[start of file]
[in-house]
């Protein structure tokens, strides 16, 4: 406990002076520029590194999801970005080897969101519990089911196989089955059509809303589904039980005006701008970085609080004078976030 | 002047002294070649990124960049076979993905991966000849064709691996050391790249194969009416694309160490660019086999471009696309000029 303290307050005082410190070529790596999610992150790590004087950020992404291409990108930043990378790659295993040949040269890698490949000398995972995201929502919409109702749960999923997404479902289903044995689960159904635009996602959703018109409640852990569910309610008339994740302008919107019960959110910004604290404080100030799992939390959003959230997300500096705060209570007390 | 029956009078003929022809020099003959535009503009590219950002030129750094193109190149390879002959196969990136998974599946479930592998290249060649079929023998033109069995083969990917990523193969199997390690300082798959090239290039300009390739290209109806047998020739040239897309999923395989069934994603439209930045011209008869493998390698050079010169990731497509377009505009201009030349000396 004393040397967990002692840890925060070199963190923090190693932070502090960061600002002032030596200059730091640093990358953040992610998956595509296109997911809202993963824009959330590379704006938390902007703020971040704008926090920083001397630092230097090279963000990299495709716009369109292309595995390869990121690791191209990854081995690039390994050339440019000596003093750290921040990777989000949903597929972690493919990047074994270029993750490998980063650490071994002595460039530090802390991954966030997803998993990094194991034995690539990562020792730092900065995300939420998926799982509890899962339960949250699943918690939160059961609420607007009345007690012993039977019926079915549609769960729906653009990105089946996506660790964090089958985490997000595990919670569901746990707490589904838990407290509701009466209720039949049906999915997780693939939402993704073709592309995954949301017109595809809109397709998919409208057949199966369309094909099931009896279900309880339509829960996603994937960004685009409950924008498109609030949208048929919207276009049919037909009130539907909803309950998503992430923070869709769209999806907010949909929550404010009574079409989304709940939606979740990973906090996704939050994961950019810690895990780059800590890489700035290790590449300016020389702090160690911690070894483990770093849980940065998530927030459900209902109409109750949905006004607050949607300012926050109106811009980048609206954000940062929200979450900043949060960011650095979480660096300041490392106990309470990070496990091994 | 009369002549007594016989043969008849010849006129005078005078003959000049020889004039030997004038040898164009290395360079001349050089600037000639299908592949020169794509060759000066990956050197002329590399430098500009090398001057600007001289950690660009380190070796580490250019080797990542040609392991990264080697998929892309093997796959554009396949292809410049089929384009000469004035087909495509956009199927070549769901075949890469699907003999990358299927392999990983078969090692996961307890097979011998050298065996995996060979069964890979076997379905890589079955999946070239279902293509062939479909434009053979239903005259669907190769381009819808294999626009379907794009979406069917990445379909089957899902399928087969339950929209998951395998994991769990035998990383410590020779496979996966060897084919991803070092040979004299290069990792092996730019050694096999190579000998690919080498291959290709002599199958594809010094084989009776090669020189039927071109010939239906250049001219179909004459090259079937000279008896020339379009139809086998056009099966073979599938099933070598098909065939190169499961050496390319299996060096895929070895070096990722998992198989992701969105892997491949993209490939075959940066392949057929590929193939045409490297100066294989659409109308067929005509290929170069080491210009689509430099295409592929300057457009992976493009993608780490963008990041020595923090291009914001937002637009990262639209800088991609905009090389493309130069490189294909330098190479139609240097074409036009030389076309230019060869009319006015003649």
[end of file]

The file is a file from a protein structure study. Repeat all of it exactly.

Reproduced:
[in-house]
């Protein structure tokens, strides 16, 4: 406990002076520029590194999801970005080897969101519990089911196989089955059509809303589904039980005006701008970085609080004078976030 | 002047002294070649990124960049076979993905991966000849064709691996050391790249194969009416694309160490660019086999471009696309000029 303290307050005082410190070529790596999610992150790590004087950020992404291409990108930043990378790659295993040949040269890698490949000398995972995201929502919409109702749960999923997404479902289903044995689960159904635009996602959703018109409640852990569910309610008339994740302008919107019960959110910004604290404080100030799992939390959003959230997300500096705060209570007390 | 029956009078003929022809020099003959535009503009590219950002030129750094193109190149390879002959196969990136998974599946479930592998290249060649079929023998033109069995083969990917990523193969199997390690300082798959090239290039300009390739290209109806047998020739040239897309999923395989069934994603439209930045011209008869493998390698050079010169990731497509377009505009201009030349000396 004393040397967990002692840890925060070199963190923090190693932070502090960061600002002032030596200059730091640093990358953040992610998956595509296109997911809202993963824009959330590379704006938390902007703020971040704008926090920083001397630092230097090279963000990299495709716009369109292309595995390869990121690791191209990854081995690039390994050339440019000596003093750290921040990777989000949903597929972690493919990047074994270029993750490998980063650490071994002595460039530090802390991954966030997803998993990094194991034995690539990562020792730092900065995300939420998926799982509890899962339960949250699943918690939160059961609420607007009345007690012993039977019926079915549609769960729906653009990105089946996506660790964090089958985490997000595990919670569901746990707490589904838990407290509701009466209720039949049906999915997780693939939402993704073709592309995954949301017109595809809109397709998919409208057949199966369309094909099931009896279900309880339509829960996603994937960004685009409950924008498109609030949208048929919207276009049919037909009130539907909803309950998503992430923070869709769209999806907010949909929550404010009574079409989304709940939606979740990973906090996704939050994961950019810690895990780059800590890489700035290790590449300016020389702090160690911690070894483990770093849980940065998530927030459900209902109409109750949905006004607050949607300012926050109106811009980048609206954000940062929200979450900043949060960011650095979480660096300041490392106990309470990070496990091994 | 009369002549007594016989043969008849010849006129005078005078003959000049020889004039030997004038040898164009290395360079001349050089600037000639299908592949020169794509060759000066990956050197002329590399430098500009090398001057600007001289950690660009380190070796580490250019080797990542040609392991990264080697998929892309093997796959554009396949292809410049089929384009000469004035087909495509956009199927070549769901075949890469699907003999990358299927392999990983078969090692996961307890097979011998050298065996995996060979069964890979076997379905890589079955999946070239279902293509062939479909434009053979239903005259669907190769381009819808294999626009379907794009979406069917990445379909089957899902399928087969339950929209998951395998994991769990035998990383410590020779496979996966060897084919991803070092040979004299290069990792092996730019050694096999190579000998690919080498291959290709002599199958594809010094084989009776090669020189039927071109010939239906250049001219179909004459090259079937000279008896020339379009139809086998056009099966073979599938099933070598098909065939190169499961050496390319299996060096895929070895070096990722998992198989992701969105892997491949993209490939075959940066392949057929590929193939045409490297100066294989659409109308067929005509290929170069080491210009689509430099295409592929300057457009992976493009993608780490963008990041020595923090291009914001937002637009990262639209800088991609905009090389493309130069490189294909330098190479139609240097074409036009030389076309230019060869009319006015003649």